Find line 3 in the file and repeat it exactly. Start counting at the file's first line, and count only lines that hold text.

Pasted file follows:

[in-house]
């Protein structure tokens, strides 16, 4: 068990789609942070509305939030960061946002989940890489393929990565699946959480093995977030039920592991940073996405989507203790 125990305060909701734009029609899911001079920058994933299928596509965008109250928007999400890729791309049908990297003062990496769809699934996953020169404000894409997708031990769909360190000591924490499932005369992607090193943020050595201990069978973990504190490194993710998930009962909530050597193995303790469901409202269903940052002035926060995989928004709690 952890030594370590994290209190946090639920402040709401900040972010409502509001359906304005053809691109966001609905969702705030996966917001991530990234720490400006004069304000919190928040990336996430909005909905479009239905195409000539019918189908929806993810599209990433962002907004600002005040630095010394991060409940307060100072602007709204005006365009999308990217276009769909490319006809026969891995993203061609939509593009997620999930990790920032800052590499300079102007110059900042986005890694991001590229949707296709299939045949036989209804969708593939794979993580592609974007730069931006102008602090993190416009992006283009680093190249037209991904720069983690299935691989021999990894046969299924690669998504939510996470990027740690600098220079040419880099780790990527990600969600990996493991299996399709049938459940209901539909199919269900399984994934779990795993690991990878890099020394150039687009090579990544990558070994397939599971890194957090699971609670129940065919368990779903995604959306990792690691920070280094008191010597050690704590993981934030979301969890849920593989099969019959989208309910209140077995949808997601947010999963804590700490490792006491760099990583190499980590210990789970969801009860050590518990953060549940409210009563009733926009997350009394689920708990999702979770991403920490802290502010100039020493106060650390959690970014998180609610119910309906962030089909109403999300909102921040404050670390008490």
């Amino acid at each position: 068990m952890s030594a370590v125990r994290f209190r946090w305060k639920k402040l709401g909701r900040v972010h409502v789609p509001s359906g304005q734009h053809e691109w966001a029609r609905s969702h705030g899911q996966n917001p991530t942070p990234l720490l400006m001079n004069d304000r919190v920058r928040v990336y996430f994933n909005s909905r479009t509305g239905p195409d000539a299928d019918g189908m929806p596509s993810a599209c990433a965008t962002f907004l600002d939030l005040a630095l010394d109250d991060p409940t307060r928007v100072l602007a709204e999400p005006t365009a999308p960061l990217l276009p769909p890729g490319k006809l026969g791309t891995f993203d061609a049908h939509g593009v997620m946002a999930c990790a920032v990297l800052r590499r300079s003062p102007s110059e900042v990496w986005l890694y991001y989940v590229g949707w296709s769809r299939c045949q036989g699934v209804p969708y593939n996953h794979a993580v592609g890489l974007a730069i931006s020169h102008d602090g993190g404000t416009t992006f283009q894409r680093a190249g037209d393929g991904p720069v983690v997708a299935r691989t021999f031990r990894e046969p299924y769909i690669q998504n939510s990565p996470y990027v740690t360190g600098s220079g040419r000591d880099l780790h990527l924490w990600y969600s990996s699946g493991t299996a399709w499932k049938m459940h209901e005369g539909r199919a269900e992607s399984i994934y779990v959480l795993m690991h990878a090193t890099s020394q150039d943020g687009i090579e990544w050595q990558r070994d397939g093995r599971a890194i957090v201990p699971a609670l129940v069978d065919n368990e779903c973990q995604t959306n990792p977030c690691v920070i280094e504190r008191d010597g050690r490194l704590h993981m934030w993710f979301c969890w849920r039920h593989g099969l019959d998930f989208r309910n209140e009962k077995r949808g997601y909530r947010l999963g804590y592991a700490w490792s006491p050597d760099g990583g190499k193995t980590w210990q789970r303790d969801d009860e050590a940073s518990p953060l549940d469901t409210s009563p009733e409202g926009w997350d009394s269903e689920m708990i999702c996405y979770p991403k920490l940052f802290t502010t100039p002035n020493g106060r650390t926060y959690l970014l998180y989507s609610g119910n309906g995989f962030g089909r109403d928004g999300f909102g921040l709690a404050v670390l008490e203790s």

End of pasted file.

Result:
């Amino acid at each position: 068990m952890s030594a370590v125990r994290f209190r946090w305060k639920k402040l709401g909701r900040v972010h409502v789609p509001s359906g304005q734009h053809e691109w966001a029609r609905s969702h705030g899911q996966n917001p991530t942070p990234l720490l400006m001079n004069d304000r919190v920058r928040v990336y996430f994933n909005s909905r479009t509305g239905p195409d000539a299928d019918g189908m929806p596509s993810a599209c990433a965008t962002f907004l600002d939030l005040a630095l010394d109250d991060p409940t307060r928007v100072l602007a709204e999400p005006t365009a999308p960061l990217l276009p769909p890729g490319k006809l026969g791309t891995f993203d061609a049908h939509g593009v997620m946002a999930c990790a920032v990297l800052r590499r300079s003062p102007s110059e900042v990496w986005l890694y991001y989940v590229g949707w296709s769809r299939c045949q036989g699934v209804p969708y593939n996953h794979a993580v592609g890489l974007a730069i931006s020169h102008d602090g993190g404000t416009t992006f283009q894409r680093a190249g037209d393929g991904p720069v983690v997708a299935r691989t021999f031990r990894e046969p299924y769909i690669q998504n939510s990565p996470y990027v740690t360190g600098s220079g040419r000591d880099l780790h990527l924490w990600y969600s990996s699946g493991t299996a399709w499932k049938m459940h209901e005369g539909r199919a269900e992607s399984i994934y779990v959480l795993m690991h990878a090193t890099s020394q150039d943020g687009i090579e990544w050595q990558r070994d397939g093995r599971a890194i957090v201990p699971a609670l129940v069978d065919n368990e779903c973990q995604t959306n990792p977030c690691v920070i280094e504190r008191d010597g050690r490194l704590h993981m934030w993710f979301c969890w849920r039920h593989g099969l019959d998930f989208r309910n209140e009962k077995r949808g997601y909530r947010l999963g804590y592991a700490w490792s006491p050597d760099g990583g190499k193995t980590w210990q789970r303790d969801d009860e050590a940073s518990p953060l549940d469901t409210s009563p009733e409202g926009w997350d009394s269903e689920m708990i999702c996405y979770p991403k920490l940052f802290t502010t100039p002035n020493g106060r650390t926060y959690l970014l998180y989507s609610g119910n309906g995989f962030g089909r109403d928004g999300f909102g921040l709690a404050v670390l008490e203790s």